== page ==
Wednesday night's nationally televised debate represents the last, best chance to alter the course of the Republican presidential contest ahead of high-stakes primaries in Michigan and Arizona next week.
Regardless of whether Mitt Romney or Rick Santorum is the winner next Tuesday, those elections will set a new direction for the campaign and determine whether an up-for-grabs nomination race continues far into the spring or even summer.
If Romney manages to sweep both primaries -- by no means a given, if the latest polls are to be believed -- the Republican campaign may finally start heading down a familiar route, though a much more prolonged one than in recent years. On the strength of those victories, the former Massachusetts governor would be well-positioned to start pulling slowly away from the rest of the field during a fast-moving round of primaries and caucuses in March.
According to his campaign advisors, Romney could put the nomination essentially out of reach by April 24, when voters in five eastern states, including Santorum's Pennsylvania, pick delegates.
But that's a best-case scenario now for Romney, who had hoped to be much closer to ending the primary phase of his campaign by this point.
Down another path lies an even more unpredictable Republican drama. A Santorum victory in one or both of the Feb. 28 primaries would virtually guarantee a prolonged, and potentially damaging, struggle into early June, when California holds its delegate-rich primary, and could conceivably go all the way to the Republican National Convention in Tampa at the end of August.
Here's why: Primary campaigns are momentum contests, particularly in the earlier stages. Ultimately, though, delegate-selection rules come into play, and the Republicans are rapidly approaching that point.
Romney's grip on the front-runner's spot remains quite shaky. He currently trails Santorum in national opinion surveys of GOP voters. (Romney is still ahead in the very early competition for national convention delegates -- with 73 of the 1,044 needed to lock up the nomination, according to the latest FrontloadingHQ tally.)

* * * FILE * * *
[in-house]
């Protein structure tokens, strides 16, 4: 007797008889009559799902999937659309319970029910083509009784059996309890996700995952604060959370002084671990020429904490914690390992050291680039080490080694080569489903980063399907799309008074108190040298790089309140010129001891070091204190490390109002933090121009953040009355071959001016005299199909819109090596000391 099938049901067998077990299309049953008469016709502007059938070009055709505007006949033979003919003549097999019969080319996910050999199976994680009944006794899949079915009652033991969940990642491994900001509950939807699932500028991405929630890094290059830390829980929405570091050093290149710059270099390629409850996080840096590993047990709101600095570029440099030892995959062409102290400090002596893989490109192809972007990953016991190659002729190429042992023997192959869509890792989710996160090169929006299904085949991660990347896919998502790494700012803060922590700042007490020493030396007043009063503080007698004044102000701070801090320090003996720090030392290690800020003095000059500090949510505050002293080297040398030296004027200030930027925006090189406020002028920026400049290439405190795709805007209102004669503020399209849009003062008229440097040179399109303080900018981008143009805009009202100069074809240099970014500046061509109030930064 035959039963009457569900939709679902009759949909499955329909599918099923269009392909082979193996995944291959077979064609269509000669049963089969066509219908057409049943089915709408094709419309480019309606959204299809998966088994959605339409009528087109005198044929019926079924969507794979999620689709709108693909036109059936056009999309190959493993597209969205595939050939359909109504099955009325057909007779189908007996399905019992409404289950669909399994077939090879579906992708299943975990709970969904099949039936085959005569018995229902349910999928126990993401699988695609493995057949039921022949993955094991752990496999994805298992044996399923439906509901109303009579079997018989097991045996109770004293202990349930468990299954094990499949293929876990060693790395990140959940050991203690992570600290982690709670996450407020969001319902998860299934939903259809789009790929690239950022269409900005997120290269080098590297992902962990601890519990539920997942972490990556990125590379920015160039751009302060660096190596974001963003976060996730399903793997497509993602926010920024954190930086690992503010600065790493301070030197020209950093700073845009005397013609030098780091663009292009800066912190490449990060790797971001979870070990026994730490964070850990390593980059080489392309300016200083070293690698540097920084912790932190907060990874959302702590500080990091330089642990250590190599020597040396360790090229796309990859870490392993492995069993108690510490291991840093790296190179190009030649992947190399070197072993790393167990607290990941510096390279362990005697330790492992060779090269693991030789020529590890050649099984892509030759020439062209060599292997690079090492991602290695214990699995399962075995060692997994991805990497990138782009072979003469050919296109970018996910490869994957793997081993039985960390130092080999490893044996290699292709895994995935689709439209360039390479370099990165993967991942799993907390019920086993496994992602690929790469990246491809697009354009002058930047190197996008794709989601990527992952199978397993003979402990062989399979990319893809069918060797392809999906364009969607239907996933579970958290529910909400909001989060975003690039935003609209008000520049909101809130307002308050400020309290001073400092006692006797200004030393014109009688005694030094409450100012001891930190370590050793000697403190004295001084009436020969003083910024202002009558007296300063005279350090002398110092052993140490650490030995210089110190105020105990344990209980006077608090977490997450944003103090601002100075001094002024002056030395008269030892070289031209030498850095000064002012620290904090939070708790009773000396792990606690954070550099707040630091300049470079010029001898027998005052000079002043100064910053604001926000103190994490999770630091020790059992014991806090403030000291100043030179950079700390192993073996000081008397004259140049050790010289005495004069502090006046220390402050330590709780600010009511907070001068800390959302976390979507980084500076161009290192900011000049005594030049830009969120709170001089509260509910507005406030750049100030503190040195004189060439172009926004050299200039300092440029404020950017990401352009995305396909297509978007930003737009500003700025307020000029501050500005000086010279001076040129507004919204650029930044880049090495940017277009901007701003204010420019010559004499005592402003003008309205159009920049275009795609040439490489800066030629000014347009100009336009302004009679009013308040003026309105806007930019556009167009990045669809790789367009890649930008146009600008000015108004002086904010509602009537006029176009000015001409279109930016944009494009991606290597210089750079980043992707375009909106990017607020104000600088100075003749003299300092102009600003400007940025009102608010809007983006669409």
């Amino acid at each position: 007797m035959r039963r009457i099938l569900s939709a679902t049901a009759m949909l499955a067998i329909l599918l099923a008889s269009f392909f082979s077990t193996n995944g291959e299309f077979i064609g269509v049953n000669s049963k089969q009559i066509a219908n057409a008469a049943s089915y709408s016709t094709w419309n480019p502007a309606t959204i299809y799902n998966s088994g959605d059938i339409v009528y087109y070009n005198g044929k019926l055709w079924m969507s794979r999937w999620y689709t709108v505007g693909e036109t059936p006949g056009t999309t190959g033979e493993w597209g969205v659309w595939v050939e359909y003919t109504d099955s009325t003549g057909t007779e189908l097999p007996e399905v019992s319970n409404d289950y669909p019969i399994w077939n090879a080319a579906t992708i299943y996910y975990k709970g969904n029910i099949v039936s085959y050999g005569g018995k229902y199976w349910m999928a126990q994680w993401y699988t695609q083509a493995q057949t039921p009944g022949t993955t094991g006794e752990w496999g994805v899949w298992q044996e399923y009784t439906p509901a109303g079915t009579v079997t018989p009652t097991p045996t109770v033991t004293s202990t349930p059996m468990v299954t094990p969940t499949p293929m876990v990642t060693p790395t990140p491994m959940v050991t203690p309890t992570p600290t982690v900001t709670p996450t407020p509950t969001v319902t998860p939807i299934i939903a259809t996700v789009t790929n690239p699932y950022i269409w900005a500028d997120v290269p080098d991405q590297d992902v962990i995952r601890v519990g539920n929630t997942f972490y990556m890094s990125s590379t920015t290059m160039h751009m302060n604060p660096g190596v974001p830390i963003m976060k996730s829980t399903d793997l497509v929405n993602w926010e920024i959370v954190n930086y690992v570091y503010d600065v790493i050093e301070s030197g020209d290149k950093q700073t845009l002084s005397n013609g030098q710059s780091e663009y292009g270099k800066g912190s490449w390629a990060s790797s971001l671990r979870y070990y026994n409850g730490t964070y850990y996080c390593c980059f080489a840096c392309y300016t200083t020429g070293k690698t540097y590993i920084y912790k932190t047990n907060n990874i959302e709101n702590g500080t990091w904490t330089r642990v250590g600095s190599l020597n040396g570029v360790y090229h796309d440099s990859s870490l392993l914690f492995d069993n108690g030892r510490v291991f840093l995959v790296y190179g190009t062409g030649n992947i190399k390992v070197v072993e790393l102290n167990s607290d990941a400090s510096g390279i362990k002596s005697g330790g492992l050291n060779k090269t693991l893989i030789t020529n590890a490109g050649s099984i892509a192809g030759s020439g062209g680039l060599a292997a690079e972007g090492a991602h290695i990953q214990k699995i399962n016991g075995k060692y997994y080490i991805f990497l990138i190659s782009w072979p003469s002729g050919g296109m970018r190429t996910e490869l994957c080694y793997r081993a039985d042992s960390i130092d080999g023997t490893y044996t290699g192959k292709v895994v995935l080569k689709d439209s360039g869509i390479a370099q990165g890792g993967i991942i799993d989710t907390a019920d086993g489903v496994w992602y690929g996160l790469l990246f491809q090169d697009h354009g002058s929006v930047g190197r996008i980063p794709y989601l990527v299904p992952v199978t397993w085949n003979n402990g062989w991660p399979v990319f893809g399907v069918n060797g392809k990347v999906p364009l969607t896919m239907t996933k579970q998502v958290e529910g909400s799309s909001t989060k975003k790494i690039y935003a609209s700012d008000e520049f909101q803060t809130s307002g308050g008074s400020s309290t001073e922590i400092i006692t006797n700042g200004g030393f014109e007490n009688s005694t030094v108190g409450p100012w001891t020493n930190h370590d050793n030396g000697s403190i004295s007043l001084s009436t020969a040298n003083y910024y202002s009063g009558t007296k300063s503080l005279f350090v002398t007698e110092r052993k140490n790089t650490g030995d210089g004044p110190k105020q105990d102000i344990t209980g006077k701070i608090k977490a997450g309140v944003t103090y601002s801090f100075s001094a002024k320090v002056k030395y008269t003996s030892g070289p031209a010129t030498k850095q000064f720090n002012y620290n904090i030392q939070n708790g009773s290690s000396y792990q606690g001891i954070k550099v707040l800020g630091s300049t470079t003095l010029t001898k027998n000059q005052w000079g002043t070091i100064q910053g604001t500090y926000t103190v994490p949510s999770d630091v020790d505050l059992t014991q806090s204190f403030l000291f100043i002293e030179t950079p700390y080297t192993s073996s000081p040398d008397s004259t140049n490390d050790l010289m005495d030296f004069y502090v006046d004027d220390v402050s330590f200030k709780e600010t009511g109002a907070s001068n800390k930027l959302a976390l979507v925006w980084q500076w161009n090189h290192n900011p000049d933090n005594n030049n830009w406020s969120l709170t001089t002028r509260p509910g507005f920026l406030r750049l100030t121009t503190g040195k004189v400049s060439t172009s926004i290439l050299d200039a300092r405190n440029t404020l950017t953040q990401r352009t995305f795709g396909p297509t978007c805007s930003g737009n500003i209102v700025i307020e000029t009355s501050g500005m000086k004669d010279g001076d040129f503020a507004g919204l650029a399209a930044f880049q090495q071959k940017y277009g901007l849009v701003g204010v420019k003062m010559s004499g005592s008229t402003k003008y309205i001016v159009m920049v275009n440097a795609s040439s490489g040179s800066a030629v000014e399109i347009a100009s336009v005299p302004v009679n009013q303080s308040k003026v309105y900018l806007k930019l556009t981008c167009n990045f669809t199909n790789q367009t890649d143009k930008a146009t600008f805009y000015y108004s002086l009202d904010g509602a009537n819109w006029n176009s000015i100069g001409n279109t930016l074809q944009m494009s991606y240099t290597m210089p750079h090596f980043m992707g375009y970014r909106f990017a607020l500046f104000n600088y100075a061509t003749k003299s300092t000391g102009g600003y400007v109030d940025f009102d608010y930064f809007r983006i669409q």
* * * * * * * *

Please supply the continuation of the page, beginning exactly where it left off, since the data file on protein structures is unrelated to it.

Romney has considerable advantages in organization and money -- he out-raised Santorum by almost 10 to 1 through the end of January, according to the latest Federal Election Commission figures -- and he's leveraging that edge right now in various states that will soon vote.
What Romney hasn't done, yet, is secure the hearts of Republican primary voters in anything like the way that he's won the wallets of the party's biggest donors. At the same time, new delegate-selection rules -- modeled on the Democratic system that helped produce the 2008 marathon between Barack Obama and Hillary Rodham Clinton -- make it tougher for anyone to win a majority of the convention delegates until well into the spring.
Those realities, and looming GOP contests in a dozen states during the first week of March, are combining to make Tuesday a pivotal moment in the 2012 campaign.
After losing four states already (five, counting Missouri's non-binding primary), Romney can ill-afford more setbacks heading into Super Tuesday. Romney aides like to spin the fact that McCain lost 19 states last time, but GOP nominees in the modern era seldom lose more than roughly seven or eight, and it is worth noting that McCain failed to win the presidency.
For Romney, a Michigan defeat would be disastrous. Romney was born in Detroit and raised in Bloomfield Hills, an upscale suburb. In 2008, he won the Michigan primary by a comfortable nine-point margin over McCain. Losing the state where his father was a popular governor and where the Romney name is fondly remembered by older voters would cast a dark shadow over his presidential prospects and shatter the notion that he's still the front-runner.
A Santorum victory in Michigan would not only wound Romney severely and boost the former senator's nomination chances, it would also give fresh impetus to Gingrich, who is skipping the state. Gingrich is hoping to hang around long enough, and do well enough in the Southern primaries in the first two weeks of March to keep his campaign alive. If he does, the odds of a protracted delegate fight increase, in part because new party rules make it harder for a front-runner to amass large numbers of delegates quickly in a multi-candidate field.
It is even possible, under this scenario, for the Republican campaign to go all the way to the convention floor, for the first time since 1976. In Kansas City that August, President Gerald Ford held off a determined challenge from the forces of former California Gov. Ronald Reagan, a classic showdown between the Republican Party establishment and its conservative base that resembles the one that is being fought now.
In Michigan, a new statewide Marist/NBC poll released Wednesday showed a statistical dead heat: Romney at 37% and Santorum at 35%, with Ron Paul with 13% and Gingrich at 8% among likely primary voters. Polling in Arizona suggests that Romney may have a little more breathing room there, but not much.
With a pair of primary races that tight – in a quicksilver year in which overnight changes in voter attitudes have become almost routine – the importance of the Arizona debate (CNN, 8 p.m. Eastern / 5 p.m. Pacific) is hard to overstate. A strong performance by one of the leading contenders — or a major gaffe — could produce a momentum shift that resets the Republican race.